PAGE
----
• Historically, the US has not required income earned in the US by non-residents to be reported to the US government. (Starting in 2013, information reporting is in place for interest from bank deposits earned by US residents from other nations.),
  • Gaps in US money laundering laws allow US financial institutions to handle the proceeds of a long list of foreign crimes if they are committed outside the US, (Title 18, US Code Section 1956),
  • A significant portion of US residential and commercial property is owned by offshore shell companies,
  • Company incorporation procedures in the US are governed by state, not federal law. Several states specialize in hosting corporations that provide secrecy, the report says.

UK territories combined are world’s largest secrecy haven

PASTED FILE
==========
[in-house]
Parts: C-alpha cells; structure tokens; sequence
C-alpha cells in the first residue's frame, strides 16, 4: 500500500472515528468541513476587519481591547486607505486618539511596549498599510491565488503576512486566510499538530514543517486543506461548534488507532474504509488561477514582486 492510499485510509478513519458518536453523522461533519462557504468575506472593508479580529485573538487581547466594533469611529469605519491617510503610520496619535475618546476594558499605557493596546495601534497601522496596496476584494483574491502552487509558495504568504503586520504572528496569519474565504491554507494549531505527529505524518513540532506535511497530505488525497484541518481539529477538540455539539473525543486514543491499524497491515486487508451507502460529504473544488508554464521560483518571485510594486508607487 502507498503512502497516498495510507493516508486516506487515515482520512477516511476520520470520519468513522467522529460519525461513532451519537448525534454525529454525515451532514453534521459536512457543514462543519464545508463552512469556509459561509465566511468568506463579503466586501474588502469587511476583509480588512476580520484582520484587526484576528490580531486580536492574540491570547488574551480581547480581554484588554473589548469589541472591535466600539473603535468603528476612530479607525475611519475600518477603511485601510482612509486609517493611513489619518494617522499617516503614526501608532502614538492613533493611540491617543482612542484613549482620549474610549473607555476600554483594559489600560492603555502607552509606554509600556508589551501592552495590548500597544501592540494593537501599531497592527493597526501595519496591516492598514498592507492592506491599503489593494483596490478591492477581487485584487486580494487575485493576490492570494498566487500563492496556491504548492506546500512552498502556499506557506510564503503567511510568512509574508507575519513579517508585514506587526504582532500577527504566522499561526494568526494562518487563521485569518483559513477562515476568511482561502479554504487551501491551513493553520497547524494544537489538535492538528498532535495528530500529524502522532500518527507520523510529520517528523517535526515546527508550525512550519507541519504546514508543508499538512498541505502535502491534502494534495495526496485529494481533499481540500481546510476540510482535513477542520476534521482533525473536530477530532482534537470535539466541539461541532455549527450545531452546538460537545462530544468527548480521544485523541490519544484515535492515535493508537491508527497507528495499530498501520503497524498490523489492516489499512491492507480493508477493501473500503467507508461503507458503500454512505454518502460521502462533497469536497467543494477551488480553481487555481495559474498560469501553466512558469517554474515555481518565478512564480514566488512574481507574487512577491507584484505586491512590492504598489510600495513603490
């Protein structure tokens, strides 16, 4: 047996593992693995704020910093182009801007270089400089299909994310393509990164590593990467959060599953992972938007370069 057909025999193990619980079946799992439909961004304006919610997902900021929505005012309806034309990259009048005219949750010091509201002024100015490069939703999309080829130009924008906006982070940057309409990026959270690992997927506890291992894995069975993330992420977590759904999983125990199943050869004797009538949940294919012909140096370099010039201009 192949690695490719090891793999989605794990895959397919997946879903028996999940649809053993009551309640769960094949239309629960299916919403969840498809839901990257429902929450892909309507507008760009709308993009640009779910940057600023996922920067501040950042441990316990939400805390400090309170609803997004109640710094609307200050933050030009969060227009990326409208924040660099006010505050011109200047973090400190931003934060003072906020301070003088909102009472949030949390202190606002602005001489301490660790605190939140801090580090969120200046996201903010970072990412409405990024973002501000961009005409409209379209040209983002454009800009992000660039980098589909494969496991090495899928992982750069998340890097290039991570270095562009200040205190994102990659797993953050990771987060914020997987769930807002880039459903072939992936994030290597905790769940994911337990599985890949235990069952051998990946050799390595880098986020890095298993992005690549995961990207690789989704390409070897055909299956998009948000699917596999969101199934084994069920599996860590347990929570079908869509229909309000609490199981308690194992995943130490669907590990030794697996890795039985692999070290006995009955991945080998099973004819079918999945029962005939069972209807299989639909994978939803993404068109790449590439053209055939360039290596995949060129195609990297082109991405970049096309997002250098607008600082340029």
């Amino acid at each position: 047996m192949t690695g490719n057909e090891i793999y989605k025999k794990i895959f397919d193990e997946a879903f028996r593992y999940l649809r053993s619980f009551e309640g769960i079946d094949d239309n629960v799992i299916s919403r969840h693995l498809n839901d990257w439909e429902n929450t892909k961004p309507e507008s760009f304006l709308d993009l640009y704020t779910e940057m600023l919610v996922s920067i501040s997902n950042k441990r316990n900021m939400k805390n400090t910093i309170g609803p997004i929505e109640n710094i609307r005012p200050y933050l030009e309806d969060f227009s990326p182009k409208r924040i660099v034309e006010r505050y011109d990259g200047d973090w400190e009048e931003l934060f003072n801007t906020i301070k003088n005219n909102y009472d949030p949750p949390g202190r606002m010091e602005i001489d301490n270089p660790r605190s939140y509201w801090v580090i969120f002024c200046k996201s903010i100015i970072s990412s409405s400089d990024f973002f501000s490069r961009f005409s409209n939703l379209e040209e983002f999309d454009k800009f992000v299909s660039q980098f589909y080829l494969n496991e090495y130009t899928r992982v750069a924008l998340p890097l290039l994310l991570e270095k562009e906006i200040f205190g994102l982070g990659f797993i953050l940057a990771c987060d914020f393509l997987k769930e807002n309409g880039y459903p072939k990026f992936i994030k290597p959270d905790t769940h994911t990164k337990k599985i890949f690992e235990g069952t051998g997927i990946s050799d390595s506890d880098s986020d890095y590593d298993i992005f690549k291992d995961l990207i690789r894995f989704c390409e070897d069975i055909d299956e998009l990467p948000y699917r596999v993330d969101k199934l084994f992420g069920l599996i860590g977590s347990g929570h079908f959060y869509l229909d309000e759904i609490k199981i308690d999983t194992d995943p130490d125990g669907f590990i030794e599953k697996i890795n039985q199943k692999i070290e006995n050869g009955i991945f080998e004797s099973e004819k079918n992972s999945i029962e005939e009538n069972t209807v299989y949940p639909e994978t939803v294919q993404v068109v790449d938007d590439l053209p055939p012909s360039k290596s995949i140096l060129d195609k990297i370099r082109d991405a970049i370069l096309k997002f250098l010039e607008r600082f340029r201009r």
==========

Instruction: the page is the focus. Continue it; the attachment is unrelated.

The United Kingdom, which lately has sought to reduce secrecy in its overseas territories, has a lot of work to do. Twenty one of the 82 jurisdictions ranked by the secrecy index are British territories. The Tax Justice Network says if they were evaluated as one jurisdiction they would rank first in the secrecy index, exceeding Switzerland by a large margin.

Other nations that occupy the top 30 positions include surprises like Australia, Norway, Brazil, Sweden and South Africa.

Beneficial ownership a well-guarded secret worldwide

Access to information continues to be a huge worldwide problem in the search for transparency. According to Tax Justice Network, none of the 82 jurisdictions required the automatic disclosure of beneficial ownership information to public authorities by means of a registry or on the Internet.

http://www.financialsecrecyindex.com/introduction/fsi-2013-results